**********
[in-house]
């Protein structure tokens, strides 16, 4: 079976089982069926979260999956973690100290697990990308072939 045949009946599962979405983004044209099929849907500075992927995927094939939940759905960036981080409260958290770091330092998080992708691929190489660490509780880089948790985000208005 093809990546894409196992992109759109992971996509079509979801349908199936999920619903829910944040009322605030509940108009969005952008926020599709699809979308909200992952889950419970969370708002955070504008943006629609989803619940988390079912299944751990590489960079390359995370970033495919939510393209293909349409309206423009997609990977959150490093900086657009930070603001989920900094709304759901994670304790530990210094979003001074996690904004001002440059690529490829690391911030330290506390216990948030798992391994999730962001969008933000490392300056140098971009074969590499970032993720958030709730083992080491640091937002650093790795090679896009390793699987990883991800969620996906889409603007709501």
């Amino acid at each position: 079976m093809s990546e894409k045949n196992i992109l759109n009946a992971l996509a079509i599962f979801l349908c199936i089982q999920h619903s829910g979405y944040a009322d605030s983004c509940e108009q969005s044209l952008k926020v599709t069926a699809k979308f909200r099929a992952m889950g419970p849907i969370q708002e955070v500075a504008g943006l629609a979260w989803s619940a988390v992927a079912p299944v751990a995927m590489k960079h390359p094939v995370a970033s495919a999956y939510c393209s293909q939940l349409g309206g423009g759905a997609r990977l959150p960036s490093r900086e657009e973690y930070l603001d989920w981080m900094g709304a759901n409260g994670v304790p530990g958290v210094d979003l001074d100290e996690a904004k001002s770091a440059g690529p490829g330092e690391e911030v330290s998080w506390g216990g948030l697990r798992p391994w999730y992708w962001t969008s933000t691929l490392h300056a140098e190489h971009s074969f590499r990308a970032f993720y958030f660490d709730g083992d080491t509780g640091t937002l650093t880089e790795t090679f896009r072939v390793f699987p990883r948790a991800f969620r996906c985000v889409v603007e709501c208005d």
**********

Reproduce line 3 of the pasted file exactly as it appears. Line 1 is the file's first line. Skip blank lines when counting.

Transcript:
């Amino acid at each position: 079976m093809s990546e894409k045949n196992i992109l759109n009946a992971l996509a079509i599962f979801l349908c199936i089982q999920h619903s829910g979405y944040a009322d605030s983004c509940e108009q969005s044209l952008k926020v599709t069926a699809k979308f909200r099929a992952m889950g419970p849907i969370q708002e955070v500075a504008g943006l629609a979260w989803s619940a988390v992927a079912p299944v751990a995927m590489k960079h390359p094939v995370a970033s495919a999956y939510c393209s293909q939940l349409g309206g423009g759905a997609r990977l959150p960036s490093r900086e657009e973690y930070l603001d989920w981080m900094g709304a759901n409260g994670v304790p530990g958290v210094d979003l001074d100290e996690a904004k001002s770091a440059g690529p490829g330092e690391e911030v330290s998080w506390g216990g948030l697990r798992p391994w999730y992708w962001t969008s933000t691929l490392h300056a140098e190489h971009s074969f590499r990308a970032f993720y958030f660490d709730g083992d080491t509780g640091t937002l650093t880089e790795t090679f896009r072939v390793f699987p990883r948790a991800f969620r996906c985000v889409v603007e709501c208005d």